Kansas appellate courts have set forth the following guidelines for interpreting statutes:
"[T]he fundamental rule of statutory construction, to which all others are subordinate, is that the purpose and intent of the legislature governs when that intent can be ascertained from the statute. In determining legislative intent, courts are not limited to a mere consideration of the language employed but may properly look to the historical background of the enactment, the circumstances attending its passage, the purposes to be accomplished and the effect the statute may have under the various constructions suggested." Payton v. State, 22 Kan.App.2d 843, 844-45 (1996), quoting State v. Thompson, 237 Kan. 562, 563 (1985).
The legislative history of K.S.A. 19-211 indicates that in 1989 the Legislature removed the requirement of voter approval to sell property valued over $100,000. L. 1989, Ch. 82, § 1. In 1993 the Legislature again amended K.S.A. 19-211 to add the following language:
"The property shall be sold or disposed of publicly, in the manner deemed prudent by the board of county commissioners, to the person or entity tendering the highest and best bid as determined by the board." L. 1993, Ch. 198, § 1.
The revisions of 1989 and 1993 broadened the discretion of county commissioners in determining whether to sell property and how to conduct that sale. Legislative committee discussion of the changes quoted above indicate that the legislative intent was to provide more flexibility to the board of county commissioners when selling county property. See Minutes, House Committee on Local Government, February 16, 1993; Minutes, Senate Committee on Local Government, March 18, 1993.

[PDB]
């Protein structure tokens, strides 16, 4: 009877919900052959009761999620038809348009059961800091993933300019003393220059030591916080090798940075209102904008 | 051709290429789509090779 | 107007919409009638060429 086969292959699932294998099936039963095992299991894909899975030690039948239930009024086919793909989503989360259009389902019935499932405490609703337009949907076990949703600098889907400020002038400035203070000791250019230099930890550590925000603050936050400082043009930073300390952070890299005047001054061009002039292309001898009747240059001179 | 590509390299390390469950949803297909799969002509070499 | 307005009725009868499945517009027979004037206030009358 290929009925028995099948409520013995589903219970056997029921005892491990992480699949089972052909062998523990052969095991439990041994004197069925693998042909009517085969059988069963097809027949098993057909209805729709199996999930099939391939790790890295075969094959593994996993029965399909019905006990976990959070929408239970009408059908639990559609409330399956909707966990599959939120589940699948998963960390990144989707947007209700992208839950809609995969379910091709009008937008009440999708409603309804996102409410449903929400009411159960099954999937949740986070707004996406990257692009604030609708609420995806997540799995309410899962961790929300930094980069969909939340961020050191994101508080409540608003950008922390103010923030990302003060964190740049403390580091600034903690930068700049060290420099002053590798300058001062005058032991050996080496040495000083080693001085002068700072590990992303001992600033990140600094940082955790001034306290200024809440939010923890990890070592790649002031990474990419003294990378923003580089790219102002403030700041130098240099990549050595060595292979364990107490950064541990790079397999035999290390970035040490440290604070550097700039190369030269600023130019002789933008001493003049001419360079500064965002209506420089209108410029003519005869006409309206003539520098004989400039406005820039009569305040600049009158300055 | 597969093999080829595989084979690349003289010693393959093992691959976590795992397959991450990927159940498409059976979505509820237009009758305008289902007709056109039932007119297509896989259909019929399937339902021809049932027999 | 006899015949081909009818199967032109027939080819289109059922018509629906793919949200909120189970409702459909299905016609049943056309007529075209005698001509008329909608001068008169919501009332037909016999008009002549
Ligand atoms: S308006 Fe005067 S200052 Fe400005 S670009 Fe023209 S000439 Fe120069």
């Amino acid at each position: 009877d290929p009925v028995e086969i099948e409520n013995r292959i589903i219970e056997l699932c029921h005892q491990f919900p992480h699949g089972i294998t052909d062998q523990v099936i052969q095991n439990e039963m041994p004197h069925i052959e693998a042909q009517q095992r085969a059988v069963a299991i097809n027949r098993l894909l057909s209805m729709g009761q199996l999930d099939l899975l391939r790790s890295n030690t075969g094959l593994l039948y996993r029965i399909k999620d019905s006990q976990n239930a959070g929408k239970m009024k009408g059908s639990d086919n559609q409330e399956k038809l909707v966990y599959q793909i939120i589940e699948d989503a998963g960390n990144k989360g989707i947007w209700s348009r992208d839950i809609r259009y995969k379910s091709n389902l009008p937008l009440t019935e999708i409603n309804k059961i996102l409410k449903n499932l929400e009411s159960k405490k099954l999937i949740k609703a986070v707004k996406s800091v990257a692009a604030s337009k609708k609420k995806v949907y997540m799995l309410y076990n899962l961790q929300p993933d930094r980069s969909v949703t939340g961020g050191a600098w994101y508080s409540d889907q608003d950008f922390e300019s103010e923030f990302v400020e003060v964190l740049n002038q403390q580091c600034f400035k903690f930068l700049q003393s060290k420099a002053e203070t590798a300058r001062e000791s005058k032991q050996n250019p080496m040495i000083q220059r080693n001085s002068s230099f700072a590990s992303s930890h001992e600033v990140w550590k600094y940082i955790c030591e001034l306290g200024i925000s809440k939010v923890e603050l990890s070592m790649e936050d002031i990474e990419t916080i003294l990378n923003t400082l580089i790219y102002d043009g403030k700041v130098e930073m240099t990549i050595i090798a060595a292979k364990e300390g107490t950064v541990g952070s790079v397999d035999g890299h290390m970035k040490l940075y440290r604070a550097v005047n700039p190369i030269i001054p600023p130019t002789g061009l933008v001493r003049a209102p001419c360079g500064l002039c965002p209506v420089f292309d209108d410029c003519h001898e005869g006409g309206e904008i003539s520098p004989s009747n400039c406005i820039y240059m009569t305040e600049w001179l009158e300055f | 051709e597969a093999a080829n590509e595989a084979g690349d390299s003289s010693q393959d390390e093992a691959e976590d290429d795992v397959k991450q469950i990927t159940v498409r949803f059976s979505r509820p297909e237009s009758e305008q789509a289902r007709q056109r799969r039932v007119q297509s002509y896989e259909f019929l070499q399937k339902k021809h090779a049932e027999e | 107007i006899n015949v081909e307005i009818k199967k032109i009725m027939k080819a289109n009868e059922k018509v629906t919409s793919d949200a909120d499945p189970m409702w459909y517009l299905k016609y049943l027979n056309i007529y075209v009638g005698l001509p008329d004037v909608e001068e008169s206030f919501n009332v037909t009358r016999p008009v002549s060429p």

When construing a statute, a court will give common words their ordinary and natural meaning. State ex. rel. Stephan v. Kansas Racing Commission, 246 Kan. 708, 719 (1990). The word "prudent" is generally defined as exercising "skill and good judgment" [Merriam Webster's Collegiate Dictionary 941 (10th ed. 1996)], and "[p]ractically wise, judicious, careful, discreet, circumspect, sensible." Black's Law Dictionary 1227 (6th ed. 1990). Applying the rules of statutory construction to the provision quoted above, it is our opinion that the Board of County Commissioners may exercise its discretion in determining the manner of sale as long as the property is sold publicly to the highest and best bidder. The Board may also use its discretion in determining which bid is the highest and best.